Student-generated questions and ideas about our universe are the start of a rich and highly motivating learning environment. Using their curiosity-driven questions and ideas, students form Knowledge Building groups or 'communities' where they plan, set goals, design questions for research, and assess the progress of their work, tasks that were once under the control of the teacher. With the understanding that all knowledge and ideas are treated as improvable, students work collaboratively at their level of competency to share their knowledge, ideas and understandings gained from authoritative sources and laboratory activities. Over time, students work collectively to improve the knowledge and ideas of others that result in advances in understanding that benefit not only the individual but the community as a whole. Learning outcomes reported in this paper demonstrate that a Knowledge Building environment applied to introductory cosmology produced similar gains in knowledge and understanding surrounding foundational concepts compared to teacher-centred learning environments. Aside from new knowledge and understanding, students develop important skills and competencies such as question-asking, idea development, communication, collaboration that are becoming ever more important for 21st century living and working. Finally, the process of planning and initiating a Knowledge Building environment that produced the results reported in this paper is outlined.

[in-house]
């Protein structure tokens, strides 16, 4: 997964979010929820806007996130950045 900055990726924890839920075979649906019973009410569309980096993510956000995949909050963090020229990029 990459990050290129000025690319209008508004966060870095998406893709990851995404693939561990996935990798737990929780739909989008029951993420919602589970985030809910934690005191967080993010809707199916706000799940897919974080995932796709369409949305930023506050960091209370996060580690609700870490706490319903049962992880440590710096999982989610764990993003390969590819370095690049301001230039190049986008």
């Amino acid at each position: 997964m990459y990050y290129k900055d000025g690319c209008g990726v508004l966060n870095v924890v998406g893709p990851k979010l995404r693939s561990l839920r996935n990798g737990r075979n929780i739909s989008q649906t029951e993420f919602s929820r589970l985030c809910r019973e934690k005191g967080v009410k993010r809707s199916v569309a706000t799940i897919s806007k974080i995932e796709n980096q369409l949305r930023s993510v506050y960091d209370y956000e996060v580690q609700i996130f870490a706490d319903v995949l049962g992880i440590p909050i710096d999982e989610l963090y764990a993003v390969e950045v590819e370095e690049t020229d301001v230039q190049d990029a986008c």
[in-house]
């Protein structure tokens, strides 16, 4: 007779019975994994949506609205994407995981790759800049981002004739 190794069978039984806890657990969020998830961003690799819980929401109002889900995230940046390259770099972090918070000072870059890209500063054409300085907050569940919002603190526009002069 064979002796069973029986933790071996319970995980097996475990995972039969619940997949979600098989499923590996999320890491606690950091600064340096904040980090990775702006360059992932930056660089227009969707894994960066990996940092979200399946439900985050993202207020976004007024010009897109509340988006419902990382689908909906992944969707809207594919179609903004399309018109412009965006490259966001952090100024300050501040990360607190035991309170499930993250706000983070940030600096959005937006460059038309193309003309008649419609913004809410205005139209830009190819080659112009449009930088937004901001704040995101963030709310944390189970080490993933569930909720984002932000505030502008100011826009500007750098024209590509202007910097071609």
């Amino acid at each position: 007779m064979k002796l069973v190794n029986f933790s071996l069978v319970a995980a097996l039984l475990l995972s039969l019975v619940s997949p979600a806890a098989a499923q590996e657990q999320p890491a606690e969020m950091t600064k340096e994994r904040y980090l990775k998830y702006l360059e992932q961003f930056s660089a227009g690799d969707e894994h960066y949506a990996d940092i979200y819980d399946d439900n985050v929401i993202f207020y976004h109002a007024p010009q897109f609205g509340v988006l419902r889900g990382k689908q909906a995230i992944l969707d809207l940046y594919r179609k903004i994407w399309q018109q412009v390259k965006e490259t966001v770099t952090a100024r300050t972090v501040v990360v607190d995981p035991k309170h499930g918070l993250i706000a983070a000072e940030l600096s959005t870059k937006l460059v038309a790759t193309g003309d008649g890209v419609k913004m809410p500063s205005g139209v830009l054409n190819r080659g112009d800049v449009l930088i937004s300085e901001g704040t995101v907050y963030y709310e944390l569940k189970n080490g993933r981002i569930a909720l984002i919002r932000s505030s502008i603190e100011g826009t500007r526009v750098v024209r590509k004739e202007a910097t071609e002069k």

Published: 17 April 2014
Science Education, Volume 98, pp 412-442; https://doi.org/10.1002/sce.21109

The publisher has not yet granted permission to display this abstract.
Page of 1
Articles per Page
by
Show export options
  Select all
Back to Top Top